Ullr is a popular figure in Breckenridge. He is the Norse god of snow, bringing down his blessing upon eager skiers and snowboarders every winter. He is also the honored guest of the upcoming Ullr Fest, a weeklong celebration that takes over Breckenridge every year.
As that icon, it's important for Ullr to look his best. In previous years, the town had rented a costume from a shop in Denver. But this is the 50th year for the festival and it was decided that a rental would no longer do. So the Breckenridge Resort Chamber crossed the street and entered Holly's Pizzazz Boutique with a proposition for its two seamstresses - re-make the Ullr costume.
The ladies, Holly Robb and Sally Ensign, didn't hesitate. They accepted the offer and immediately got down to business. They had exactly one month to get the costume ready.
The first step was design. In a quest for authenticity, Robb and Ensign spent time researching clothing styles of the ancient Vikings. They went through pages of sketches and ideas, trying to get it just right.
"A lot of the outfit was an experiment," Robb said. "It changed as time went on. That's the design process. It just kind of evolved."
Robb and Ensign spent hours picking out the fabric for the costume. They also decided that it absolutely must have fur.
"We said, 'We're not doing polar fleece or fake fur,'" said Robb.
The problem with fur is that it's expensive, especially in the quantities needed for the Ullr outfit. Fortunately, the seamstresses were passionate about their project and that spread, to family, friends and the community. Donations of fur, in the form of stoles, jackets, coat collars and more, suddenly poured in.
Robb suspects that most of the donations were garments from the '40s and '50s. Many were leftovers from grandmothers and great aunts.
"That first cut is always the hard one on somebody's fur coat," Ensign said.
The final outfit incorporates eight different types of fur - rabbit, mink, lamb, sheepskin, fox, wolf, coyote and beaver. The different colors and styles add to the wildness of the costume, making it look less like a faux fur-lined costume and more like a mountain man's or trapper's outfit.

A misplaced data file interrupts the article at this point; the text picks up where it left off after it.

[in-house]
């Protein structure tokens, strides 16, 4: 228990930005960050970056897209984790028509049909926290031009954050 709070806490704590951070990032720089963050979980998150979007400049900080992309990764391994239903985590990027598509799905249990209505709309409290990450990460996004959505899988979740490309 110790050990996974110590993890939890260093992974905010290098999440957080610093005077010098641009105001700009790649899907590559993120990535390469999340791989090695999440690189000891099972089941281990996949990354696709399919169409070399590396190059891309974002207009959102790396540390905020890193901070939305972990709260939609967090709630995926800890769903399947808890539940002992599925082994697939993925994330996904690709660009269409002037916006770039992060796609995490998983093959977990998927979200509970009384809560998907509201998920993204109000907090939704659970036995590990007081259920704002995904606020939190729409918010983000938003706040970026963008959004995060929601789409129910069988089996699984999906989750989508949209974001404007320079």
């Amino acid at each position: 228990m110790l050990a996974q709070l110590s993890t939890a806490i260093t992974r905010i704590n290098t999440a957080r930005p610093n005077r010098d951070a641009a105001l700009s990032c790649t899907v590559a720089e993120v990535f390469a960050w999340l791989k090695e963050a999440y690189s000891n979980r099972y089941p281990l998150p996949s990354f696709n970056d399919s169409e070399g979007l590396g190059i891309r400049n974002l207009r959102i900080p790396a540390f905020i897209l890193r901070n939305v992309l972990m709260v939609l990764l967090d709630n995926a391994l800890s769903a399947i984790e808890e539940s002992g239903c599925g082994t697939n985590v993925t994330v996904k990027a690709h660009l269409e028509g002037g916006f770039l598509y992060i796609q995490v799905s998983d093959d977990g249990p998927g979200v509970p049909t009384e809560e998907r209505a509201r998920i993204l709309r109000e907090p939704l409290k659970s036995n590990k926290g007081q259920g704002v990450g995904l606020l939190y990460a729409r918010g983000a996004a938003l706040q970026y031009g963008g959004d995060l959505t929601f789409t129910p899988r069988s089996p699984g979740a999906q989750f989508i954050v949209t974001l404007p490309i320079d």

It also carries a personal touch, representing the donors. Robb herself donated to it, making the earflaps of the helmet from her father's original Norwegian sheepskin hat. Though Robb's family has deep roots in Summit County, their blood goes back to Norway.
"It's a fitting tribute to my father," Robb said.
As the outfit continued to take shape, Robb and Ensign became more enthusiastic and excited, despite the long hours of designing, cutting and sewing.
"We asked each other, 'do you think it's too much?'" Robb said. "'Nah!' He is, after all, a god. Nothing's too much."
After putting in nearly 100 hours of work and going through five or six fittings, the outfit was finished, and made its debut on opening day in Breckenridge.
John Forsberg, who 'becomes' Ullr every year, was interested to learn there would be a new costume. His main concern was that it not be "foo-foo." In other words, not godly enough.
He needn't have worried.
"My joke was that Ullr came in a box," he said, referring to the old costume.
The new one, though? "It's got character," Forsberg said.
Ullr now makes quite an imposing figure. Fur and leather wrap his helmet, with each horn tufted in a ball of lamb fur. His cape falls down in twisty fringes, which he says moves nicely along with him as he skis. The detail is not only on the outside. Inside the coat is row after row of fshiny gray fabric, which Ensign and Robb call "dragon scale armor." Fur wraps around his arm and leggings and he carries a bow that's nearly as tall as Robb, complemented by a quiver full of mock arrows. In addition to his staff, he carries a round shield covered in beaver pelts and adorned with an old circular saw blade.
"It was a really fun project," said Robb. "Everybody's been so generous. We could not have made it as fabulous as we did without the donations."